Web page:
Using an SSL certificate and https is incredibly important, not only for security but also for credibility with more recent browser updates displaying “not secure” on sites accessed over http. This guide will walk you through installing LetsEncrypt and provisioning an SSL certificate. For the sake of this turorial, I am provisioning an SSL certificate for one of my parked domains, and set up the DNS for all the subdomains earlier.
For this article, we are assuming the following;
- Your domain name is registered and DNS for the root domain as well as any subdomains you want to issue a certificate for if pointed towards the server you will be performing these steps on.
- You have root or sudo access to the server.
1. Install the certbot-auto client for LetsEncrypt
We are going to be installing the certbot client to the /usr/sbin directory, enter the following commands to install the client;
sudo wget https://dl.eff.org/certbot-auto -O /usr/sbin/certbot-auto
sudo chmod a+x /usr/sbin/certbot-auto
2. Provision and install an SSL certificate
Run the following command to provision an SSL certificate, for each domain/subdomain you want included in the certificate add -d yourdomain.ext or -d subdomain.yourdomain.ext.
Tip: Always useuse the root domain first (-d domainname.ext)
sudo certbot-auto certonly -d wpsitedesign.com.au -d www.wpsitedesign.com.au -d mail.wpsitedesign.com.au -d dev.wpsitedesign.com.au
Approve the installation of any dependancies and you will end up at a screen where you select an authentication method. I prefer to select
1 for Nginx plugin. But you can use other authentication methods if you would prefer.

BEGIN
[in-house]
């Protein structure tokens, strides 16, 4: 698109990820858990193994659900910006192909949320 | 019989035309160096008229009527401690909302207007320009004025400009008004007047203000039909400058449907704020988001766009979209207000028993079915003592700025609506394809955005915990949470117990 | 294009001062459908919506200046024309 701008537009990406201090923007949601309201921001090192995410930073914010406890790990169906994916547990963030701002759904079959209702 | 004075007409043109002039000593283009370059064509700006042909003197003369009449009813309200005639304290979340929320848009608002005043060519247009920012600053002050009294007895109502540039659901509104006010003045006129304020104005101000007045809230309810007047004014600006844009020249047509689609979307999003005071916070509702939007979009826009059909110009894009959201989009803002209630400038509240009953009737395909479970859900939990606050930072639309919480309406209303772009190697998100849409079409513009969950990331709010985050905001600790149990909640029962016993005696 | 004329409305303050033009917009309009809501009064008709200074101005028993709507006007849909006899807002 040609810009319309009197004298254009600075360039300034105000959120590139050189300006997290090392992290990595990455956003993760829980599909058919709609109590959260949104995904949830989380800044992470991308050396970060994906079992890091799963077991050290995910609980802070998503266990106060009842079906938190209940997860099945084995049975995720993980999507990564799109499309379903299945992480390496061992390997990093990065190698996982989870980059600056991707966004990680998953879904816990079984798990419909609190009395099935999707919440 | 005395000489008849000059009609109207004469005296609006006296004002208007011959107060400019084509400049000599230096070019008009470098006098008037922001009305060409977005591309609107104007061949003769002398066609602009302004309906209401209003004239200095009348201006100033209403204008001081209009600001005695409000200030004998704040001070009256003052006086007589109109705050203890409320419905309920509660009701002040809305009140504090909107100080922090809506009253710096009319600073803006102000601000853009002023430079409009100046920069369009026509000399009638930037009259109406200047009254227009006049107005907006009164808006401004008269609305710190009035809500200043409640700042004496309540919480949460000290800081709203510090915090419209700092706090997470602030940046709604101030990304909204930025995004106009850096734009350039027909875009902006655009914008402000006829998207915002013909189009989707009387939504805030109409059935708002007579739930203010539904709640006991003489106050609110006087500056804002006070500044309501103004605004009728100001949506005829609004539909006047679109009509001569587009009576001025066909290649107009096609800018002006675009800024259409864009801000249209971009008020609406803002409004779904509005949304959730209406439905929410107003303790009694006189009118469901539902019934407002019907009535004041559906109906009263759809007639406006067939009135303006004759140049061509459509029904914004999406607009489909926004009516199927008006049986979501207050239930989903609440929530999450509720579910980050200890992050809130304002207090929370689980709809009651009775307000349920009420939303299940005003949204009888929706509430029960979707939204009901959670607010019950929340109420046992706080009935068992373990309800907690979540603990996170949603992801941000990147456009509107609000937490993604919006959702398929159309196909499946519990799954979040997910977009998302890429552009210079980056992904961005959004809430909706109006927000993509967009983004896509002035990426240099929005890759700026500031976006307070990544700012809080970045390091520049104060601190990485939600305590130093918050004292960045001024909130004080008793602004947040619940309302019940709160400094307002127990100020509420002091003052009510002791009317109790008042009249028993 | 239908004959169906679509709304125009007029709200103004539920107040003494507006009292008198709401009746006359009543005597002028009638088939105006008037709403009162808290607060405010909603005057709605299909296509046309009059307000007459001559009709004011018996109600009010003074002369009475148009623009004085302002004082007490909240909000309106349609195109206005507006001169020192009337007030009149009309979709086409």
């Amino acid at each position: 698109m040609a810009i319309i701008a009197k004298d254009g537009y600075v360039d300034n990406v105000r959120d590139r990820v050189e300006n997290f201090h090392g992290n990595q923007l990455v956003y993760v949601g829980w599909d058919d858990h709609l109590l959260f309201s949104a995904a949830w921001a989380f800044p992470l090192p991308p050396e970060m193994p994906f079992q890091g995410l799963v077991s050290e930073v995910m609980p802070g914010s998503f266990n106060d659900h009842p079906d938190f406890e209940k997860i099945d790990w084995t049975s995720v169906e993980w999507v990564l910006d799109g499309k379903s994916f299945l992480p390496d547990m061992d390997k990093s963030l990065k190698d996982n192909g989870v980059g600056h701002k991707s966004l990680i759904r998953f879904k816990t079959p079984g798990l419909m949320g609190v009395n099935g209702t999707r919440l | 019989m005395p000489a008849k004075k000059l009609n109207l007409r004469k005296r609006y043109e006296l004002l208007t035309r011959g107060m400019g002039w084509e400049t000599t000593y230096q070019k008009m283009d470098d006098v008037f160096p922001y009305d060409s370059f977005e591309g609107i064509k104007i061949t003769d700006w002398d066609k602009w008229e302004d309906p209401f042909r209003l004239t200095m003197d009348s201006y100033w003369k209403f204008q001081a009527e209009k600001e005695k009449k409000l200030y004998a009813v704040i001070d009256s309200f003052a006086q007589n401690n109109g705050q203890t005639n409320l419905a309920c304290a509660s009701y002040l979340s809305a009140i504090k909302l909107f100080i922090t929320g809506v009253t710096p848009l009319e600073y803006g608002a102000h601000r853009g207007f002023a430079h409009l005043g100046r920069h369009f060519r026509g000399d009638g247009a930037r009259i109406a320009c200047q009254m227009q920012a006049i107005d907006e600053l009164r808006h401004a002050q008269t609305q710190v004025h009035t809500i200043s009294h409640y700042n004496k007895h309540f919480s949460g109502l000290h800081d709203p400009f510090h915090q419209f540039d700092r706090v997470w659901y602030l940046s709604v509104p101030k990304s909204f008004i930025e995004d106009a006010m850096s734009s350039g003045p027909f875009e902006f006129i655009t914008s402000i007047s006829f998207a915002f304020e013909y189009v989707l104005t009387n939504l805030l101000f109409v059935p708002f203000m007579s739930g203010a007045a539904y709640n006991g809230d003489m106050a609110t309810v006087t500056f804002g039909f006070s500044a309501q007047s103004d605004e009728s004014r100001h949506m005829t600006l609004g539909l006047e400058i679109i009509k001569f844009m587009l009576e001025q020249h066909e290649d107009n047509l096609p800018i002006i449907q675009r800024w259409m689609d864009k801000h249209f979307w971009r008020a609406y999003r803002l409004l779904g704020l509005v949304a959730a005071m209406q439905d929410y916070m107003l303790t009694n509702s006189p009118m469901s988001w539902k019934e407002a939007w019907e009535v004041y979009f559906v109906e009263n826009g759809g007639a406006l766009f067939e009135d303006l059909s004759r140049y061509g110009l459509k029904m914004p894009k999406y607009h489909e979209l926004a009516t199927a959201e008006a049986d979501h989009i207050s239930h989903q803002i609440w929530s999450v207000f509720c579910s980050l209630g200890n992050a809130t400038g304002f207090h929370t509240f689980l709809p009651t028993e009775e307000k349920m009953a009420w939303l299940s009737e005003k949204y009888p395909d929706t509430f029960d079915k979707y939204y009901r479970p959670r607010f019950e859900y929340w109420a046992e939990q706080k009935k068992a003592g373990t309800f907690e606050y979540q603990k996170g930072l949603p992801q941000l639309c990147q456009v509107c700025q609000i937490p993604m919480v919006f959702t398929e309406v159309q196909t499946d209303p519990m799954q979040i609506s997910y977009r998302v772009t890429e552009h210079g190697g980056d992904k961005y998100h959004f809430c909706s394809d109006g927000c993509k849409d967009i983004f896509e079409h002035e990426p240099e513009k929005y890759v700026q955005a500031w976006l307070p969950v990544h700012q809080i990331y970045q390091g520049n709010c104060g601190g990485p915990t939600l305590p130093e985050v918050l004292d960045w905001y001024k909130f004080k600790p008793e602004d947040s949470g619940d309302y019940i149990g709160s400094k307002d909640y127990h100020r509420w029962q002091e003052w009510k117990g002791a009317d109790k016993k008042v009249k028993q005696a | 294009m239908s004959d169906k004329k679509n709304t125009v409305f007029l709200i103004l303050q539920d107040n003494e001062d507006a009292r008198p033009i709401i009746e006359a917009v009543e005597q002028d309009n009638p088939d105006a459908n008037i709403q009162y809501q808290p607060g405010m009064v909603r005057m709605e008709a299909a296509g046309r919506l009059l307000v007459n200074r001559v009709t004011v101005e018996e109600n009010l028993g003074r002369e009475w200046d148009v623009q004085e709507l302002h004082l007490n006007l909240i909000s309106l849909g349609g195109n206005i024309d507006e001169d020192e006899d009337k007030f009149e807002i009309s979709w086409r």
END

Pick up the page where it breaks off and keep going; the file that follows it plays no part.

If it is your first certifcate on this machine you will need to enter an email address for account registration and accept terms to proceed.
Your certificate will be stored at
Your private key will be stored at
You will need to update the certificate location in the nginx server configuration to use them. If you are using the custom site block from the KB Article – Create a custom site block with Nginx details on how to do this are in the next step.
3. Add your SSL certificate to your config file.
For this step, I am using editing the config in the custom site block configured in the KB Article – Create a custom site block with Nginx – You will need to edit your Nginx configuration depending on how your server is set up.
sudo mv http.conf http.conf.disable – Disables non SSL config
sudo mv https.conf.disable https.conf – Enables SSL config
Open the SSL configuration in an editor such as nano
sudo nano https.conf
Ensure that the references for `ssl_certificate` and `ssl_certificate_key` point towards your certificate and key. If you are using the
https.conf file from the previously noted KB Article, there will be two references to each.
If you are using the standard nginx setup then you will need to update the ssl configuration for all of your enabled sites in their own configuration files, rather than those in the custom site block shown.
Test your nginx config with
sudo nginx -t
If everything comes back okay, its time to reload nginx.
sudo systemctl reload nginx
Your SSL certificate is now in use and the config file is forcing the redirect of http traffic to https, and www traffic to non-www (yourdomain.ext instead of www.yourdomain.ext)